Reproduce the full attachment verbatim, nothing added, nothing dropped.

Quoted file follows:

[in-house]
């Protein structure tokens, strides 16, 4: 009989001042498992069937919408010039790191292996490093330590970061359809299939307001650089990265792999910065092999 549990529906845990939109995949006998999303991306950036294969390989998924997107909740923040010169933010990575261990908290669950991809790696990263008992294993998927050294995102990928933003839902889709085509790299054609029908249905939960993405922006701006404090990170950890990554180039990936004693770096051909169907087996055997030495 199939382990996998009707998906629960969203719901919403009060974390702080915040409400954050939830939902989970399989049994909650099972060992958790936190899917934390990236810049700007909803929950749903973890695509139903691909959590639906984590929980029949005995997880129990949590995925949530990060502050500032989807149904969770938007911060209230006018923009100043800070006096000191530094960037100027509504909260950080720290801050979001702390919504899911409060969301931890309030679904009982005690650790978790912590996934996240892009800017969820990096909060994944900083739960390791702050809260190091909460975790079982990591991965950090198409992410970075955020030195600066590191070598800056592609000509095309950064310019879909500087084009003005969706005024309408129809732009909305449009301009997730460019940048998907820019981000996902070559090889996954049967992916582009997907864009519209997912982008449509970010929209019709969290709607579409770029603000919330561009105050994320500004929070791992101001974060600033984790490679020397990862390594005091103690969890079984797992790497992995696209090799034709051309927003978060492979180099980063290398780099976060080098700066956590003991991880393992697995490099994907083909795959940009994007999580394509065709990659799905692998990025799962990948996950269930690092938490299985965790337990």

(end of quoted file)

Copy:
[in-house]
């Protein structure tokens, strides 16, 4: 009989001042498992069937919408010039790191292996490093330590970061359809299939307001650089990265792999910065092999 549990529906845990939109995949006998999303991306950036294969390989998924997107909740923040010169933010990575261990908290669950991809790696990263008992294993998927050294995102990928933003839902889709085509790299054609029908249905939960993405922006701006404090990170950890990554180039990936004693770096051909169907087996055997030495 199939382990996998009707998906629960969203719901919403009060974390702080915040409400954050939830939902989970399989049994909650099972060992958790936190899917934390990236810049700007909803929950749903973890695509139903691909959590639906984590929980029949005995997880129990949590995925949530990060502050500032989807149904969770938007911060209230006018923009100043800070006096000191530094960037100027509504909260950080720290801050979001702390919504899911409060969301931890309030679904009982005690650790978790912590996934996240892009800017969820990096909060994944900083739960390791702050809260190091909460975790079982990591991965950090198409992410970075955020030195600066590191070598800056592609000509095309950064310019879909500087084009003005969706005024309408129809732009909305449009301009997730460019940048998907820019981000996902070559090889996954049967992916582009997907864009519209997912982008449509970010929209019709969290709607579409770029603000919330561009105050994320500004929070791992101001974060600033984790490679020397990862390594005091103690969890079984797992790497992995696209090799034709051309927003978060492979180099980063290398780099976060080098700066956590003991991880393992697995490099994907083909795959940009994007999580394509065709990659799905692998990025799962990948996950269930690092938490299985965790337990």